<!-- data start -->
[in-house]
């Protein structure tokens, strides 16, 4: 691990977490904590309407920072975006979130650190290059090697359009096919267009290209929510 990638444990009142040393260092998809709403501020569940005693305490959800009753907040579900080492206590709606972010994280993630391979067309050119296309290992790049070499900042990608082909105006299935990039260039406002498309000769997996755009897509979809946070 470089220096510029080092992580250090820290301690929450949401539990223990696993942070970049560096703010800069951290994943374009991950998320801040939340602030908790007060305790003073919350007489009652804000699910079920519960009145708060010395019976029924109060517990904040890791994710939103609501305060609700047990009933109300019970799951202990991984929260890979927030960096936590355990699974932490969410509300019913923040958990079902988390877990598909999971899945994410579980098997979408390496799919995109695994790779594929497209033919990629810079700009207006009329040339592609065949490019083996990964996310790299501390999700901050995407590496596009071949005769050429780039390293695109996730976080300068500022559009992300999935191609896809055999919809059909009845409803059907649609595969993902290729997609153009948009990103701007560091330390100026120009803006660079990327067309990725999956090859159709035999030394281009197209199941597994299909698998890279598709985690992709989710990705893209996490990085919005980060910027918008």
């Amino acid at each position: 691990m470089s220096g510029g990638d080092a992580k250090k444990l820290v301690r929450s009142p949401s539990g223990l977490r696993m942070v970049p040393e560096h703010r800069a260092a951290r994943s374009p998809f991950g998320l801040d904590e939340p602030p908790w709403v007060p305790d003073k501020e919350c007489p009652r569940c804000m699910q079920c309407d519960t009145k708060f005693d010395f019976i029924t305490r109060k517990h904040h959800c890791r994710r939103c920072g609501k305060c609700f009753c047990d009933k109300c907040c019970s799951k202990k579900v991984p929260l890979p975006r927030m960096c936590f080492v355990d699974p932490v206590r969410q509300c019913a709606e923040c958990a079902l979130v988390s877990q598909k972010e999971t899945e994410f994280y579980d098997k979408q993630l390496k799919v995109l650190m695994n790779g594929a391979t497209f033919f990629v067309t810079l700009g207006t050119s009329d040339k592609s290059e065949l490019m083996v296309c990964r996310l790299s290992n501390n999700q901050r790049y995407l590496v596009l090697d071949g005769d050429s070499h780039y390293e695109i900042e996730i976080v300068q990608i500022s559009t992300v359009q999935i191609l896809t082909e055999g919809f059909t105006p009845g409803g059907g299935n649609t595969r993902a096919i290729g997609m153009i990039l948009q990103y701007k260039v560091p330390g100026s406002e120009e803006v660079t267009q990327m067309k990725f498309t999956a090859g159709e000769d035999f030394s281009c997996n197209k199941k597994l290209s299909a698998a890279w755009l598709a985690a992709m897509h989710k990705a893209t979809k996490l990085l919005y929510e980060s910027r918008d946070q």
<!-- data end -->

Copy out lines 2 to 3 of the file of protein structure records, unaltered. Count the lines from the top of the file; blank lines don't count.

């Protein structure tokens, strides 16, 4: 691990977490904590309407920072975006979130650190290059090697359009096919267009290209929510 990638444990009142040393260092998809709403501020569940005693305490959800009753907040579900080492206590709606972010994280993630391979067309050119296309290992790049070499900042990608082909105006299935990039260039406002498309000769997996755009897509979809946070 470089220096510029080092992580250090820290301690929450949401539990223990696993942070970049560096703010800069951290994943374009991950998320801040939340602030908790007060305790003073919350007489009652804000699910079920519960009145708060010395019976029924109060517990904040890791994710939103609501305060609700047990009933109300019970799951202990991984929260890979927030960096936590355990699974932490969410509300019913923040958990079902988390877990598909999971899945994410579980098997979408390496799919995109695994790779594929497209033919990629810079700009207006009329040339592609065949490019083996990964996310790299501390999700901050995407590496596009071949005769050429780039390293695109996730976080300068500022559009992300999935191609896809055999919809059909009845409803059907649609595969993902290729997609153009948009990103701007560091330390100026120009803006660079990327067309990725999956090859159709035999030394281009197209199941597994299909698998890279598709985690992709989710990705893209996490990085919005980060910027918008």
């Amino acid at each position: 691990m470089s220096g510029g990638d080092a992580k250090k444990l820290v301690r929450s009142p949401s539990g223990l977490r696993m942070v970049p040393e560096h703010r800069a260092a951290r994943s374009p998809f991950g998320l801040d904590e939340p602030p908790w709403v007060p305790d003073k501020e919350c007489p009652r569940c804000m699910q079920c309407d519960t009145k708060f005693d010395f019976i029924t305490r109060k517990h904040h959800c890791r994710r939103c920072g609501k305060c609700f009753c047990d009933k109300c907040c019970s799951k202990k579900v991984p929260l890979p975006r927030m960096c936590f080492v355990d699974p932490v206590r969410q509300c019913a709606e923040c958990a079902l979130v988390s877990q598909k972010e999971t899945e994410f994280y579980d098997k979408q993630l390496k799919v995109l650190m695994n790779g594929a391979t497209f033919f990629v067309t810079l700009g207006t050119s009329d040339k592609s290059e065949l490019m083996v296309c990964r996310l790299s290992n501390n999700q901050r790049y995407l590496v596009l090697d071949g005769d050429s070499h780039y390293e695109i900042e996730i976080v300068q990608i500022s559009t992300v359009q999935i191609l896809t082909e055999g919809f059909t105006p009845g409803g059907g299935n649609t595969r993902a096919i290729g997609m153009i990039l948009q990103y701007k260039v560091p330390g100026s406002e120009e803006v660079t267009q990327m067309k990725f498309t999956a090859g159709e000769d035999f030394s281009c997996n197209k199941k597994l290209s299909a698998a890279w755009l598709a985690a992709m897509h989710k990705a893209t979809k996490l990085l919005y929510e980060s910027r918008d946070q």